Sat, 3 Jun 2023



Animal abuse cases up
Published on: Sunday, September 18, 2022
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People should take part in the World Event to End Animal Cruelty, which was conceived in the United States to encourage governments and non-governmental organisations to organise activities to raise awareness on animal welfare, animal rights and animal cruelty on Sept 22 every year.

Participating will show our intention to seriously tackle animal cruelty in Malaysia, which is much needed judging by the increase in incidents in the last few years. In September 2018, a man was given a two-year prison sentence for killing a pregnant cat at a laundromat. It was reported that the manager of the laundromat received a call from a customer notifying him that a cat carcass was found in one of the dryers.

CCTV caught footage of two men (pic above). One man was seen removing a cat from beneath a table at the laundromat and placing it in a dryer. In January 2020, the Malaysian Animal Association shared on its Facebook page pictures of a dead kitten and offered a reward of RM5,000 for anyone with information on the culprits.

In March last year, a Malaysian woman revealed on Twitter that her pet cat was found dead with its legs severed. A police report was lodged. In June this year, two animal rights campaigners demanded tougher legislation and more enforcement against animal abuse. In a recent incident, Sungai Petani police detained a man on suspicion of abusing stray cats.

The man was caught on CCTV enticing a cat with food and tossing a stone at its head while it was eating. The video showed him going to a building’s back alley to entice another cat, then kicking it before leaving. Dogs have also been tortured and killed. In 2018, a dog was seen being dragged by a lorry along the Seberang Jaya highway in Penang.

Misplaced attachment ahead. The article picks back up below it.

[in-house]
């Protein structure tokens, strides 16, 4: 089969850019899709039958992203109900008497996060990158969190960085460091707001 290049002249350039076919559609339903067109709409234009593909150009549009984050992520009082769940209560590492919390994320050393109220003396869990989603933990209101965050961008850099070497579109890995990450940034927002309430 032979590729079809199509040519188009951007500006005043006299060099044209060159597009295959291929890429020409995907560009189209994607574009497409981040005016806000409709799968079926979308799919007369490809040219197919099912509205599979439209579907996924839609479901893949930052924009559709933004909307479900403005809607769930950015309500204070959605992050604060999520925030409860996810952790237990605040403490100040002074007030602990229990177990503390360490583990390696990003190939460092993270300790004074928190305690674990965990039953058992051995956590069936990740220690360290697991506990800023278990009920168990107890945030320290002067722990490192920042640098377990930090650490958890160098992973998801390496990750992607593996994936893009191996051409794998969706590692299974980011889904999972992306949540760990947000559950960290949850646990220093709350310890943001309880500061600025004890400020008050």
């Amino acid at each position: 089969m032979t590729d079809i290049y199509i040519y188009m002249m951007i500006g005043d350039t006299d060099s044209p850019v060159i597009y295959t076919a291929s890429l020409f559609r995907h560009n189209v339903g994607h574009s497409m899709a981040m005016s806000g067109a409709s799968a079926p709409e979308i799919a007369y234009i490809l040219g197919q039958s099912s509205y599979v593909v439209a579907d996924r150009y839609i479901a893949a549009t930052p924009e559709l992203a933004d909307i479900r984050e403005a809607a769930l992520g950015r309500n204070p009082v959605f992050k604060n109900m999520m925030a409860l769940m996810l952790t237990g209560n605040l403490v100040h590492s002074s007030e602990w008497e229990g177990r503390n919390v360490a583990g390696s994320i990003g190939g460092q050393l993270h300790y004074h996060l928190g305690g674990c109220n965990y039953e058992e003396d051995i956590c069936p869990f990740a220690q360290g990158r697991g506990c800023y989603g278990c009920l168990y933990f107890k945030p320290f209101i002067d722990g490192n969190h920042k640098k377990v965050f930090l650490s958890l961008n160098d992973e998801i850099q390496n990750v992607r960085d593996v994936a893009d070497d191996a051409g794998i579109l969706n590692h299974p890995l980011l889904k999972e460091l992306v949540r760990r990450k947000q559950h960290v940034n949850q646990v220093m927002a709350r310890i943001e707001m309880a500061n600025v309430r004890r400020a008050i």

In 2014, police were looking for a man who allegedly killed a dog with an arrow. In August 2019, a dog was found dead with two arrows sticking out of its body, according to pictures that went viral. Malaysian Animal Association president Arie Dwi Andika confirmed the incident, which took place in Kuah, Langkawi.

Last year, CCTV images showing a man shooting a dog with an arrow and killing it in Alor Star, Kedah, went viral. Last month, animal rights activists criticised the Klang Municipal Council for allegedly hurting a puppy during an animal control operation.

Persatuan Haiwan Terbiar Malaysia said it learnt that a complaint had been lodged over a video that allegedly showed the dog being injured after it was captured by the council’s enforcement personnel.

The number of cases of animal cruelty nationwide rose by 30 per cent from 510 in 2017 to 662 in 2018, according to the Veterinary Services Department. Many incidents go unreported. The call for punitive sentences that recognise animal abuse as a national epidemic and discourage others from acting out their rage or deriving sadistic pleasure from injuring helpless animals has never been louder.

We need to address not only the rise in animal maltreatment, but also the problem of animals being slaughtered for food. There are more and more complaints of foreigners allegedly selling dog and cat meat in Selangor and Johor Baru.

The selling and consumption of meat from canines and felines whose disease status is unclear poses a serious health risk. The killing of cats and dogs for food as well as the use of killing techniques that are barbaric and filthy pose a serious and potentially fatal risk to communities and other animals from the lethal rabies virus. There is a need for greater coordination and collaboration between agencies to address animal cruelty.

I believe that to end animal suffering and cruelty, it is time our legal system treated animal cruelty on a par with other serious crimes.

Suzianah Nhazzla Ismail


- The views expressed here are the views of the writer Suzianah Nhazzla Ismail and do not necessarily reflect those of the Daily Express.

- If you have something to share, write to us at: [email protected]



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